Tamil Nadu

Tragic end

Print edition : July 26, 2013

E. Elavarasan Photo: V. GANESAN

The crowd that gathered at the Dharmapuri Government Hospital where his body was kept, on July 5. Photo: N. BASHKARAN

IT is a heart-wrenching tale of a couple in love that ended with the death of the boy, in the arid land of Dharmapuri district in Tamil Nadu. Elango Elavarasan, a Dalit youth, married his neighbour Nagraj Divya, who hails from the Vanniyar community, in Naikkankottai village in October last year and created a storm, both politically and socially.

On July 3, his wife “abandoned” him, and the next day he was found dead near the railway track in Dharmapuri town.

The Railway Police said the young man could have committed suicide, probably by jumping before a speeding train. They registered a case of suspicious death under Section 174 of the Code of Criminal Procedure (CrPC). However, Dalit outfits and activists alleged that it was murder. A huge crowd gathered on the premises of the Dharmapuri Government Hospital, where the youth’s body was kept, even as prohibitory orders under Section 144 of the CrPC were promulgated in the district.

The youth’s tragic end prompted a wave of rage against Vanniyar caste leaders, who had stalked the two youngsters, and the Pattali Makkal Katchi (PMK), a political party with its base among Vanniyars, which campaigned against inter-caste marriages, especially involving Dalits.

The couple’s story had the makings of a Shakespearian tragedy. They eloped in mid-October last year and the girl’s father, Nagraj, committed suicide on November 7, apparently because he could not safeguard his caste honour. This triggered widespread arson and looting in three Dalit colonies of Natham, Anna Nagar and Kondampatti in Naikkankottai village (“Caste fury”, Frontline, December 14, 2012).

Despite all this, the couple stayed together for nine months. They were on the run from a few caste-based outfits after their “unregistered marriage” in October 2012 and from an overzealous section of the media, which would track them down for juicy stories.

In fact, Elavarasan told Frontline in Chennai recently that he would blame the media, besides the caste groups, for “trespassing” into their life. “It [media] could have played a positive role instead of dramatising our troubled life,” he said.

The couple ultimately yielded to pressure, with the girl showing signs of cracking. “Divya’s mother, Thenmozhi, came to our house in Dharmapuri this January and promised us that all would be fine. We believed her and let our daughter-in-law go with her for a brief stay,” said Elavarasan’s mother. His family understood the real intention of Thenmozhi’s visit only when they were informed of the filing of a habeas corpus petition by Thenmozhi in March in the Madras High Court, accusing Elavarasan and his family of “abducting” her daughter.

Elavarasan and his family then realised that the relationship was breaking up. The mortal blow was delivered on June 7 when Divya, appearing before the court, said she was “in a highly disturbed state of mind” following her father’s suicide and the violence that followed and hence wished to stay with her mother.

Until then, Elavarasan seemed confident that she would not desert him. “If I get a chance to meet her, I can convince her,” he had claimed. However, he secretly feared that in the pressure-cooker-like situation, she might cave in.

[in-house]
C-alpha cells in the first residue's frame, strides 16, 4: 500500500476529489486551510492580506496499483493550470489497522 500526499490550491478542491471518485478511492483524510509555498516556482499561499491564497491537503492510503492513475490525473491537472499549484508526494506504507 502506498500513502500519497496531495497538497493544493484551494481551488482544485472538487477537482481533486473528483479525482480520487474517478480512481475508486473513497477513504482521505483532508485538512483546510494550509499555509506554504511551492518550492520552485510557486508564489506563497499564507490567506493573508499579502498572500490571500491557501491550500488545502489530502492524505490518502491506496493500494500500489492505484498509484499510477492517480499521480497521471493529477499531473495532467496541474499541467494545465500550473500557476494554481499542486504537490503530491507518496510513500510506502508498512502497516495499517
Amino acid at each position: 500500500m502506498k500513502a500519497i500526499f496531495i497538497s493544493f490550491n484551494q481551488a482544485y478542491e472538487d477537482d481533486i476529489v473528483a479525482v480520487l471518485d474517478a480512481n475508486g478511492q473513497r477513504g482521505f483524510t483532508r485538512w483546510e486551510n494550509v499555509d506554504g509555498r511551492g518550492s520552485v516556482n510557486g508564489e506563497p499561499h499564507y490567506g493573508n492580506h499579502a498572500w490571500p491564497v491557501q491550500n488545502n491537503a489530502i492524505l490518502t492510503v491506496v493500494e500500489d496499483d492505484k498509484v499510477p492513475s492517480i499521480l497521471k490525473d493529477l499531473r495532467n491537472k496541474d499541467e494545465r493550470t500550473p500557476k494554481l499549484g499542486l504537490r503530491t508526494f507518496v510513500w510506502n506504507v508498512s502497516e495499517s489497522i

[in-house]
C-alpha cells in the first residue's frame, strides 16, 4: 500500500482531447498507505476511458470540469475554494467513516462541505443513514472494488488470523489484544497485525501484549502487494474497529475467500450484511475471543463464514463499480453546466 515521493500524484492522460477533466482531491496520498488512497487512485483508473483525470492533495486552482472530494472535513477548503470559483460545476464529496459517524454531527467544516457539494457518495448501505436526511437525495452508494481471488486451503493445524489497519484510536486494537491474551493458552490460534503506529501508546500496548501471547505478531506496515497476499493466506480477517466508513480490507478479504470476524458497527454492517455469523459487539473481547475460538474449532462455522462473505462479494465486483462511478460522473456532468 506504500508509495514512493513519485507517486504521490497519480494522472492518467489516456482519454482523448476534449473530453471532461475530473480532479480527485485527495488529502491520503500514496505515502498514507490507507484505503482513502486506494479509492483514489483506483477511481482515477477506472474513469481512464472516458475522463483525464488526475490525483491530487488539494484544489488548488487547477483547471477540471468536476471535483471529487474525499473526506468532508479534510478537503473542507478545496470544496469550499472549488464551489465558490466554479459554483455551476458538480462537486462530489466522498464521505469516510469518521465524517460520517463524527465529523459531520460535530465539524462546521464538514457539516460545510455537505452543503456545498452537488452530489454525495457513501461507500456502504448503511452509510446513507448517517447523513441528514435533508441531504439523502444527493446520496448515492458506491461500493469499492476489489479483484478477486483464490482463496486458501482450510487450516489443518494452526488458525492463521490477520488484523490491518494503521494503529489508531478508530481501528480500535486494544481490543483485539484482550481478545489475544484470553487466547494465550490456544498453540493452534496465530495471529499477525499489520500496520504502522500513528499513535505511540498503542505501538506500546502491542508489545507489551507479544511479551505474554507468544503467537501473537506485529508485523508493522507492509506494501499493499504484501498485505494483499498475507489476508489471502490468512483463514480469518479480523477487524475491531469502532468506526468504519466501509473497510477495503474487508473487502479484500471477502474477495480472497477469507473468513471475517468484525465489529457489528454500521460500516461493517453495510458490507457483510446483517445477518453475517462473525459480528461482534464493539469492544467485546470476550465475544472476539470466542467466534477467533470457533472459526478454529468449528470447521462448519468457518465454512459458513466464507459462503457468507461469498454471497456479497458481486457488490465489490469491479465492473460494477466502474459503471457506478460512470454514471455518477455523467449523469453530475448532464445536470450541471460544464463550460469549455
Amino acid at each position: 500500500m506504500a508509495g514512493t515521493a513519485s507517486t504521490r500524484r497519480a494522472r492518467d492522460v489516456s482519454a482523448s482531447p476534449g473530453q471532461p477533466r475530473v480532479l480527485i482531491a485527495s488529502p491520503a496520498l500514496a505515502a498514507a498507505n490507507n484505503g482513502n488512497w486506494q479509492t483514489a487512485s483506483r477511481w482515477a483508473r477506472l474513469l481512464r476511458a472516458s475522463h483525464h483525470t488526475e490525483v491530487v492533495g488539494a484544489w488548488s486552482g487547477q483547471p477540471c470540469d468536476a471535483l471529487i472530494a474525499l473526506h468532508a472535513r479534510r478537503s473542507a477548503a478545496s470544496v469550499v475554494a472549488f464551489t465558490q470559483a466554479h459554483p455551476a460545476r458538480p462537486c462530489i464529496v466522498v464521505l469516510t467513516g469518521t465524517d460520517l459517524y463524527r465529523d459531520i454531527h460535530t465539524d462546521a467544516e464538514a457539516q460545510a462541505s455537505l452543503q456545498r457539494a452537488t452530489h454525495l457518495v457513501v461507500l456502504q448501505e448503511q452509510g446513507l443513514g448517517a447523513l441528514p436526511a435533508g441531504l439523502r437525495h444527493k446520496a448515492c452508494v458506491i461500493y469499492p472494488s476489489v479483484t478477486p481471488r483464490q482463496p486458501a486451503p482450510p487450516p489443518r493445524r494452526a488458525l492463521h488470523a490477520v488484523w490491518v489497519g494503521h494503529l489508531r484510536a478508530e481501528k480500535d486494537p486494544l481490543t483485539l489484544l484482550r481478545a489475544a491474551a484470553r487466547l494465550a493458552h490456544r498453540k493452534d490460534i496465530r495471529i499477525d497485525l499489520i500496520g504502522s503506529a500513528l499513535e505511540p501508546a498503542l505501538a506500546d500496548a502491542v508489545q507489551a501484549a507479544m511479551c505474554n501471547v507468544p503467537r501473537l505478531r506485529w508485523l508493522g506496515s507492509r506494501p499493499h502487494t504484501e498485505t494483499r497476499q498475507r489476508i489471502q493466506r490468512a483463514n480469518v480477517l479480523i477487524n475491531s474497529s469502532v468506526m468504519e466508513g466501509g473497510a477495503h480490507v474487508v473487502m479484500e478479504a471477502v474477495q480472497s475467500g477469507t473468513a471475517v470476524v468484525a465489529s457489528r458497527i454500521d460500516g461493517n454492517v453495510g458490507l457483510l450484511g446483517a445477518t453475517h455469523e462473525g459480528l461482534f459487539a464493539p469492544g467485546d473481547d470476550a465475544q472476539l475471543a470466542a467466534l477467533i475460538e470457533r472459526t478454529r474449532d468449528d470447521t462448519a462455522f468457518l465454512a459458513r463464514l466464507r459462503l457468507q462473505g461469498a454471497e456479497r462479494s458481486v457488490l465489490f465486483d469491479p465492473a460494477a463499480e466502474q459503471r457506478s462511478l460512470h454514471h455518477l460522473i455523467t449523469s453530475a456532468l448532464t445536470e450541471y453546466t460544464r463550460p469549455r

His fears came true on July 3. Divya categorically told the judges in the High Court that she would like to remain with her mother. She told the waiting media that she no longer wished to live with Elavarasan, signalling the break-up of their marriage, something the caste outfits wished for. She would like to pursue her college studies, she added.

“This statement of hers scarred him the most. We gave him moral and psychological support from that day,” said his father, T. Elango. Elavarasan, too, seemed to have regained his composure and had even promised his parents to look for a job. “Let her go. She does not deserve us,” he had told them before leaving for Dharmapuri town.

Later, his body was found, with his motorbike parked a few feet away from the railway track. His backpack contained three letters that Divya had written to him. His death whipped up an emotive and frenzied backlash from all sections. Activists blamed the caste leaders and the PMK for the tragedy. D. Ravikumar, a former MLA of the Viduthalai Chiruthaigal Katchi (VCK), a party supported by Dalits, claimed that the death had given rise to serious doubts and demanded an inquiry by a sitting High Court judge.

He wanted the Tamil Nadu government to take direct charge of the security of Divya, her mother and her younger brother. “They should be moved away from the village where their caste people live and should be housed in a government-run home,” he demanded.

Brinda Karat, Polit Bureau member of the CPI (M), termed it a “very, very sad incident”. Caste organisations and their thinking, she said, had destroyed two young people’s lives. “These forces whipped up hatred against the two and wrote the final chapter on the sordid episode, forcing the young boy to commit suicide,” she said.

P. Sampath, State convener, Tamil Nadu Untouchability Eradication Front, demanded a detailed inquiry into the death. “His tragic end shows how these caste elements sow seeds of hatred in society. Tamil Nadu remains shaken and all democratic and secular forces are wounded,” he said. The Front sought an inquiry by the Central Bureau of Investigation and asked the State government to rescue Divya from the clutches of caste elements. It accused the local police of not providing security to Elavarasan and his family.

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